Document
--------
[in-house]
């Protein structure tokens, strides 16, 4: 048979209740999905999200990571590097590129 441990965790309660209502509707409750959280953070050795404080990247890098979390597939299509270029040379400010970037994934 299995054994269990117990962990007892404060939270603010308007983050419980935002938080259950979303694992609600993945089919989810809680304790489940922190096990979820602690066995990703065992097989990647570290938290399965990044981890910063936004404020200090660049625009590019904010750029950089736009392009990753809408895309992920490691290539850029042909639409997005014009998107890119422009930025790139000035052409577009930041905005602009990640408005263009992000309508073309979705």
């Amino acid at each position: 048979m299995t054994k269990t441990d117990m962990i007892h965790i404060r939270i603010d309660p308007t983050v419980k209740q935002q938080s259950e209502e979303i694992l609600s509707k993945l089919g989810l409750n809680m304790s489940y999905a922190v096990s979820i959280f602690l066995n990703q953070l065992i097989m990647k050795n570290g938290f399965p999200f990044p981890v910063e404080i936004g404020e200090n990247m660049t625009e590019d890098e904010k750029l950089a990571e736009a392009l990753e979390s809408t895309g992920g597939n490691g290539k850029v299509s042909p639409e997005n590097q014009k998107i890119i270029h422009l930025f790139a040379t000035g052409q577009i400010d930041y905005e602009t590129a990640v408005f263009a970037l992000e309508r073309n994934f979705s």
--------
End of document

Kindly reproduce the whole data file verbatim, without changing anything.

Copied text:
[in-house]
């Protein structure tokens, strides 16, 4: 048979209740999905999200990571590097590129 441990965790309660209502509707409750959280953070050795404080990247890098979390597939299509270029040379400010970037994934 299995054994269990117990962990007892404060939270603010308007983050419980935002938080259950979303694992609600993945089919989810809680304790489940922190096990979820602690066995990703065992097989990647570290938290399965990044981890910063936004404020200090660049625009590019904010750029950089736009392009990753809408895309992920490691290539850029042909639409997005014009998107890119422009930025790139000035052409577009930041905005602009990640408005263009992000309508073309979705």
């Amino acid at each position: 048979m299995t054994k269990t441990d117990m962990i007892h965790i404060r939270i603010d309660p308007t983050v419980k209740q935002q938080s259950e209502e979303i694992l609600s509707k993945l089919g989810l409750n809680m304790s489940y999905a922190v096990s979820i959280f602690l066995n990703q953070l065992i097989m990647k050795n570290g938290f399965p999200f990044p981890v910063e404080i936004g404020e200090n990247m660049t625009e590019d890098e904010k750029l950089a990571e736009a392009l990753e979390s809408t895309g992920g597939n490691g290539k850029v299509s042909p639409e997005n590097q014009k998107i890119i270029h422009l930025f790139a040379t000035g052409q577009i400010d930041y905005e602009t590129a990640v408005f263009a970037l992000e309508r073309n994934f979705s």